The United Kingdom (UK) has temporarily suspended export taxes on cut flowers to improve trade ties between East Africa and the UK.

In a statement issued on Thursday, the UK noted that suspending an 8% tax on cut flowers will significantly benefit important flower-growing regions in Kenya, Ethiopia, Rwanda, Tanzania, and Uganda and will also apply globally.

PHOTO | COURTESY A woman picking flowers

Growers can now export unlimited flowers at 0% duty "even if they transit via a third country" from April 11, 2024, until June 30, 2026.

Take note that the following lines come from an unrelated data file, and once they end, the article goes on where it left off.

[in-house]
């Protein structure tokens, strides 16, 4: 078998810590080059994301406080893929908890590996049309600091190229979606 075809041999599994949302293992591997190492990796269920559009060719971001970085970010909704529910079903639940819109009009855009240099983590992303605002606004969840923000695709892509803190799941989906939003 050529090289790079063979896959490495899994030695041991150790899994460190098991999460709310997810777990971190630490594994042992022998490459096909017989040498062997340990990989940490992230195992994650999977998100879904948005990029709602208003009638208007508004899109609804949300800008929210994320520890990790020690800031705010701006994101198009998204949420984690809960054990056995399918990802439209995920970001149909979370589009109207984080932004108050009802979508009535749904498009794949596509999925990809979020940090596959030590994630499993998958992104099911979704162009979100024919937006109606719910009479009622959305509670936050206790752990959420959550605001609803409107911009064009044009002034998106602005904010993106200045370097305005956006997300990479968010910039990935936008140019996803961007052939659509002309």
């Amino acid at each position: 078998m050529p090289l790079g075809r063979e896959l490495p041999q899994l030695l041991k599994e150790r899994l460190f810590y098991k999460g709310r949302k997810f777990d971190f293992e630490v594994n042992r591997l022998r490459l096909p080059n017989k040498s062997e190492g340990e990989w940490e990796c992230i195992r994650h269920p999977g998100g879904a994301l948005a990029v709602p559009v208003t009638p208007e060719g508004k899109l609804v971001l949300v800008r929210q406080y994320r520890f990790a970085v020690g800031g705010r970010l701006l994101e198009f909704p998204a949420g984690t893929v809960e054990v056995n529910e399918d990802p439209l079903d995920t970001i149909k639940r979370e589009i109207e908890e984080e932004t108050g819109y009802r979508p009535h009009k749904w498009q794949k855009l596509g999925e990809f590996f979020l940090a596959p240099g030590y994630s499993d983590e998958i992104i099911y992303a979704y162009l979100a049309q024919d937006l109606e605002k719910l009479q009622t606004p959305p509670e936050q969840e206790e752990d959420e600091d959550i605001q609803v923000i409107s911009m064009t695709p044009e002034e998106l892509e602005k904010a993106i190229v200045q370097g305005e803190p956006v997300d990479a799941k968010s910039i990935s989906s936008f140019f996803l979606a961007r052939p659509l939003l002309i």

"The UK’s relationship with East Africa is rooted in mutually beneficial trade. This additional flower power will allow trade to bloom. We go far when we go together… or in this case, we grow far when we grow together, further reinforcing the UK’s commitment to the expansion of trade in East Africa," said Trade Commissioner for Africa John Humphrey.


According to the UK government, the value of commerce in cut flowers between the UK and Ethiopia in 2023 is Ksh.2 billion (£12.6 million), Ksh.118.5 million (£727,000) from Rwanda, Ksh.136.7 million (£839,000) from Tanzania, and Ksh.162 million (£1.1 million) from Uganda.

Ethiopia is Africa's second-largest cut flower grower, accounting for 23% of Sub-Saharan African exports.

In 2022, Kenya was the world's fourth largest exporter of cut flowers, accounting for 6% of worldwide cut flower exports.